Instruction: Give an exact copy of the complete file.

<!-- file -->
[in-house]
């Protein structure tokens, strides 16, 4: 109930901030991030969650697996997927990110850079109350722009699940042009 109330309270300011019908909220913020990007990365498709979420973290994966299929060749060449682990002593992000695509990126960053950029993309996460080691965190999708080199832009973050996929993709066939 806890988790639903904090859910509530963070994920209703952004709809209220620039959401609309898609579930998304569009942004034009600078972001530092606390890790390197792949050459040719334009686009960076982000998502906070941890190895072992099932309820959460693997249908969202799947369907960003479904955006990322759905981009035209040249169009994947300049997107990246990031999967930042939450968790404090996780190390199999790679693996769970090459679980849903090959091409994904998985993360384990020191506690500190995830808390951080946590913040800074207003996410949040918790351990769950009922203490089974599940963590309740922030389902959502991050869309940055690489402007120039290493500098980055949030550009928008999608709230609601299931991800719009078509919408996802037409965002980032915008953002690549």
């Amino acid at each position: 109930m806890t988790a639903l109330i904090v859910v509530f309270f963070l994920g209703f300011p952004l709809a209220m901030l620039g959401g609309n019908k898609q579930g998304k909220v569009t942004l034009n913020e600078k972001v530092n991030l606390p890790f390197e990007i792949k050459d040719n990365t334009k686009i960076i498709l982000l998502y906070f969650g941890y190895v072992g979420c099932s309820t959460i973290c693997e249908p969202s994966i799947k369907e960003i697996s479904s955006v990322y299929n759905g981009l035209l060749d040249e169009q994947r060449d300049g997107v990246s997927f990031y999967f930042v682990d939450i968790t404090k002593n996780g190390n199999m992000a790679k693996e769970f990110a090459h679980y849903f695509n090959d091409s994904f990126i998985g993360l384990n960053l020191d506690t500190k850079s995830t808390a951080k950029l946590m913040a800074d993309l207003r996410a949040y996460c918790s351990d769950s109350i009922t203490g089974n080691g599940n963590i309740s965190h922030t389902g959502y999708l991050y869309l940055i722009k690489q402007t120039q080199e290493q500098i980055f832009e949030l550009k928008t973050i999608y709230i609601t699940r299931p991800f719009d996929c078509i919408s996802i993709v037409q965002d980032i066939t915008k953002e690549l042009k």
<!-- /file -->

[in-house]
């Protein structure tokens, strides 16, 4: 109930901030991030969650697996997927990110850079109350722009699940042009 109330309270300011019908909220913020990007990365498709979420973290994966299929060749060449682990002593992000695509990126960053950029993309996460080691965190999708080199832009973050996929993709066939 806890988790639903904090859910509530963070994920209703952004709809209220620039959401609309898609579930998304569009942004034009600078972001530092606390890790390197792949050459040719334009686009960076982000998502906070941890190895072992099932309820959460693997249908969202799947369907960003479904955006990322759905981009035209040249169009994947300049997107990246990031999967930042939450968790404090996780190390199999790679693996769970090459679980849903090959091409994904998985993360384990020191506690500190995830808390951080946590913040800074207003996410949040918790351990769950009922203490089974599940963590309740922030389902959502991050869309940055690489402007120039290493500098980055949030550009928008999608709230609601299931991800719009078509919408996802037409965002980032915008953002690549």
């Amino acid at each position: 109930m806890t988790a639903l109330i904090v859910v509530f309270f963070l994920g209703f300011p952004l709809a209220m901030l620039g959401g609309n019908k898609q579930g998304k909220v569009t942004l034009n913020e600078k972001v530092n991030l606390p890790f390197e990007i792949k050459d040719n990365t334009k686009i960076i498709l982000l998502y906070f969650g941890y190895v072992g979420c099932s309820t959460i973290c693997e249908p969202s994966i799947k369907e960003i697996s479904s955006v990322y299929n759905g981009l035209l060749d040249e169009q994947r060449d300049g997107v990246s997927f990031y999967f930042v682990d939450i968790t404090k002593n996780g190390n199999m992000a790679k693996e769970f990110a090459h679980y849903f695509n090959d091409s994904f990126i998985g993360l384990n960053l020191d506690t500190k850079s995830t808390a951080k950029l946590m913040a800074d993309l207003r996410a949040y996460c918790s351990d769950s109350i009922t203490g089974n080691g599940n963590i309740s965190h922030t389902g959502y999708l991050y869309l940055i722009k690489q402007t120039q080199e290493q500098i980055f832009e949030l550009k928008t973050i999608y709230i609601t699940r299931p991800f719009d996929c078509i919408s996802i993709v037409q965002d980032i066939t915008k953002e690549l042009k």